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Culture Re-View: A dog called Robot discovers one of the most impressive examples of prehistoric art

Culture Re-View: A dog called Robot discovers one of the most impressive examples of prehistoric art

On 12 September 1940, 18-year-old Marcel Ravidat was walking his dog, Robot, in France’s Dordogne region.

While on land belonging to the La Rochefoucauld-Montbel family, Robot found a hole in an uprooted tree and let his owner know.

Intrigued, Ravidat later returned to the scene with three friends: Jacques Marsal, Georges Agnel, and Simon Coencas.

The four entered the cave through a 15-metre-deep shaft, believing it to be a legendary secret passage to the nearby Lascaux Manor.

Henri-Édouard-Prosper Breuil (L) joins Jacques Marsal, Marcel Ravidat and Georges Agniel, three of the four teenage «inventeurs» of the caveJerome CHATIN/Gamma-Rapho via Getty Images

Instead, they stumbled across cave walls covered with depictions of animals, human figures, and abstract signs.

After the teenagers reported their discovery to the authorities, the ancient artworks were studied by French archaeologist Henri-Édouard-Prosper Breuil. He discovered that the Lascaux grotto consists of a main cavern 20 metres wide and 5 metres high.

Breuil (L) examines the cave art shortly after its discovery alongside Count Begouen, prehistory professor at the University of ToulouseJerome CHATIN/Gamma-Rapho/Getty

The walls play host to some 600 paintings and nearly 1,500 engravings.

The pictures depict numerous types of animals, including horses, red deer, stags, bovines, felines — and what appear to be mythical creatures.

There is only one human figure depicted in the cave and it’s not a human being as we’d recognise it today.

The image shows a bird-headed man with an erect phallus.

This image of bird-headed man with an erect phallus, apparently dead, alongside a bison and rhinoceros has intrigued researchers since it was discovered in 1940JT Vintage / Glasshouse Images / Getty

That discovery, among others, led to archaeologists believing that the cave was used over a long period of time as a centre for hunting and religious rites.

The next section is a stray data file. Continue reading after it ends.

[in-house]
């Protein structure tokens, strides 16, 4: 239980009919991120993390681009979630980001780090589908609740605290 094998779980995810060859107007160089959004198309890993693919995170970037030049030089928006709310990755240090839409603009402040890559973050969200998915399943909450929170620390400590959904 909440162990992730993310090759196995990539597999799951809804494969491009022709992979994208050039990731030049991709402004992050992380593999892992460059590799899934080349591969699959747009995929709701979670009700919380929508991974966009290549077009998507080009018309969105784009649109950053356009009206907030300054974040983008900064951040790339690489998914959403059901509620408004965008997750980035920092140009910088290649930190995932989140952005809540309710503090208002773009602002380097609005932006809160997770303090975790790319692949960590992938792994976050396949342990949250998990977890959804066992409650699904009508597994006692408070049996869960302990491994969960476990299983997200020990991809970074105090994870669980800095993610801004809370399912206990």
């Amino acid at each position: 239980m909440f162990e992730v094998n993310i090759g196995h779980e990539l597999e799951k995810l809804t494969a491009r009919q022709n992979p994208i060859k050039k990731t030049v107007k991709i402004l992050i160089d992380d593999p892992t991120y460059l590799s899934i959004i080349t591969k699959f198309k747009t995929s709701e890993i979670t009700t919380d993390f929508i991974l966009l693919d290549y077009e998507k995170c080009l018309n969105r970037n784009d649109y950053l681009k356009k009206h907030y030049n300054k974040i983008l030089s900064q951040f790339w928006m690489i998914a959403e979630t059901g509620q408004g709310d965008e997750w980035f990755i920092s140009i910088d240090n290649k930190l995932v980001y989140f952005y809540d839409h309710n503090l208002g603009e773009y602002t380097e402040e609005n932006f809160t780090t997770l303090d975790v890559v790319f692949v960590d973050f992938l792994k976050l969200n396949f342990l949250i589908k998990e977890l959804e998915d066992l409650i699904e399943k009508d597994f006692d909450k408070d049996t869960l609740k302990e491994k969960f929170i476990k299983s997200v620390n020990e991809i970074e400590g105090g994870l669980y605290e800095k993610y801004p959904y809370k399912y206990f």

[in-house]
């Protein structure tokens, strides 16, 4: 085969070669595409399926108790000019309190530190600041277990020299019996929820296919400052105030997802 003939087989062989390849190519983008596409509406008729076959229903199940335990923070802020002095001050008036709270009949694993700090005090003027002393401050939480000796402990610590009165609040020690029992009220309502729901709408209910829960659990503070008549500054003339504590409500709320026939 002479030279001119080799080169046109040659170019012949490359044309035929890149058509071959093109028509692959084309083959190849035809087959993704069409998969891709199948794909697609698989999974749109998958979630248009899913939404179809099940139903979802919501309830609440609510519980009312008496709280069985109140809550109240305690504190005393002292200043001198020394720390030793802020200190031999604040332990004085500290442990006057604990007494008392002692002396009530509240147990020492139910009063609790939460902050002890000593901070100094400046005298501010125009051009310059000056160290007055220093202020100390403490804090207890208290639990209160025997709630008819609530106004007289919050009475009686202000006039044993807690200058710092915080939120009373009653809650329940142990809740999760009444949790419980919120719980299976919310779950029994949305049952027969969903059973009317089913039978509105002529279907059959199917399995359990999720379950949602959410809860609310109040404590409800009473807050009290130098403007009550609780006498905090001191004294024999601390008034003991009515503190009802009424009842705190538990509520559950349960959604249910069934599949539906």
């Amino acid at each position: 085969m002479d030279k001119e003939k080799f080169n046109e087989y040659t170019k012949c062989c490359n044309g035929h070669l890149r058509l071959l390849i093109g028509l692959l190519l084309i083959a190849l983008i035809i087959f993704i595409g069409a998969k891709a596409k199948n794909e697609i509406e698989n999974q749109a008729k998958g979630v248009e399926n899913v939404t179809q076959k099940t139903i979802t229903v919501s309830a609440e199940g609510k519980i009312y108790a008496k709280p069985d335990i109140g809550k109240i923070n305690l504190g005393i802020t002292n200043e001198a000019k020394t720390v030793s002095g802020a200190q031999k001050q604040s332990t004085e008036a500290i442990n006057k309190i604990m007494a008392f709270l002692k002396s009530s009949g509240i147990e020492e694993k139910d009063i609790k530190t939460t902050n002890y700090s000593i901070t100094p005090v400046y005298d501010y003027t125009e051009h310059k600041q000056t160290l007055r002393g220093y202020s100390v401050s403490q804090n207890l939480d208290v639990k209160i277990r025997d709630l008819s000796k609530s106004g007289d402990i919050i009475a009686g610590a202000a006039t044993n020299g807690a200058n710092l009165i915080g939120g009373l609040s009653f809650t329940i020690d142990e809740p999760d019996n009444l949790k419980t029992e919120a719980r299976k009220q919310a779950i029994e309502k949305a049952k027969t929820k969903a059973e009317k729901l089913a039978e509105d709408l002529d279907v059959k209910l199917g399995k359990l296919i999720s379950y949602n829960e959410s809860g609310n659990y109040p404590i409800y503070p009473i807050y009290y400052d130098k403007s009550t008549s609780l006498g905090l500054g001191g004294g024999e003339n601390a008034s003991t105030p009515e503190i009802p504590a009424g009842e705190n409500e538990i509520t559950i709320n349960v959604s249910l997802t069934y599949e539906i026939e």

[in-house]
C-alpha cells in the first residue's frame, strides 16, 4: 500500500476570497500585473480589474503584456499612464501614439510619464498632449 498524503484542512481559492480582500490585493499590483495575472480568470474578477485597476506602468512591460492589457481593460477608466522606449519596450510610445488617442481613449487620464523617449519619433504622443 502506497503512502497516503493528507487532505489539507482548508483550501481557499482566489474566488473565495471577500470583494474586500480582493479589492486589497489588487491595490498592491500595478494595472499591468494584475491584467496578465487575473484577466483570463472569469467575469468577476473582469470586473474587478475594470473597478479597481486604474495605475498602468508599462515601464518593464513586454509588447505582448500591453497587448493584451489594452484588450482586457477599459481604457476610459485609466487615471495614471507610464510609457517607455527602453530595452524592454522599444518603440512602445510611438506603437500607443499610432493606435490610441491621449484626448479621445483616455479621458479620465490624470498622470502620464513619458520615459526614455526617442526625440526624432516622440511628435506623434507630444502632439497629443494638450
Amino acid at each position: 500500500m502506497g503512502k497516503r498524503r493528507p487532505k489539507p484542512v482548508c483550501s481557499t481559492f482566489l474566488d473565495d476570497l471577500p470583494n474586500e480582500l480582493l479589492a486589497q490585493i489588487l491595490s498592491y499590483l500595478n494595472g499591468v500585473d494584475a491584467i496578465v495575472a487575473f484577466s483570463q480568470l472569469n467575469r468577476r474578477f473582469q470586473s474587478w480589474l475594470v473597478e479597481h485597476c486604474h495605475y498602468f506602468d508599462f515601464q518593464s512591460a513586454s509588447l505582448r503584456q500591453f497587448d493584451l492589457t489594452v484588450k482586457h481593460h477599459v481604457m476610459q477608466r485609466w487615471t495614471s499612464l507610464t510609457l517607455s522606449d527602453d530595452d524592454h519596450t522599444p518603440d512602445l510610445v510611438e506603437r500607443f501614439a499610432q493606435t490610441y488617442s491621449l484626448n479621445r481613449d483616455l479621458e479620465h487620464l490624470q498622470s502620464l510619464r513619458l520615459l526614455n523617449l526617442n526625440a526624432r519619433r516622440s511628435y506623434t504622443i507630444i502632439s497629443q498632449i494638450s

While the cave paintings are often thought to be around 15,000 to 17,000-years-old, hailing from the Upper Paleolithic period, experts have increasingly believed that Lascaux is very poorly dated.

Radiocarbon dating was used to establish that time frame. It’s now more commonly thought that the cave is a largely homogeneous collection of images spanning a few centuries before and after that date. Other specialists claim the art spans a much longer period still.

A replica of one of the Lascaux ‘galleries’ in Montignac, FrancePatrick Aventurier/Getty Images

The Lascaux cave was opened to the public in 1948 but only remained open for 15 years.

Experts had found that artificial lights had faded the vivid colours of the paintings and caused algae, fungi and lichen to grow over a large chunk of them.

By 1955, carbon dioxide, heat and humidity produced by some 1,200 visitors per day had visibly damaged the paintings too, and they were forced to close in 1963.

A section of the Great Hall of the Bulls — one of the most impressive ‘galleries’ on showJerome CHATIN/Gamma-Rapho via Getty Images

Since the 1980s, replicas of the cave have been opened and, to this day, receive tens of thousands of intrigued visitors every year.

Galleries on show include replicas named as the Hall of the Bulls, the Passageway, the Shaft, the Nave, the Apse, and the Chamber of Felines. 

In this image from 1983, visitors marvel at the inside Lascaux II Grotto — one of the cave replicasPierre VAUTHEY/Sygma via Getty Images

Since their discovery, the artwork has fascinated millions of people worldwide.

Due to the outstanding, mostly well-preserved prehistoric depictions in the cave, Lascaux was inducted into the UNESCO World Heritage List in 1979, as part of an element of the Prehistoric Sites and Decorated Caves of the Vézère Valley in southwestern France.

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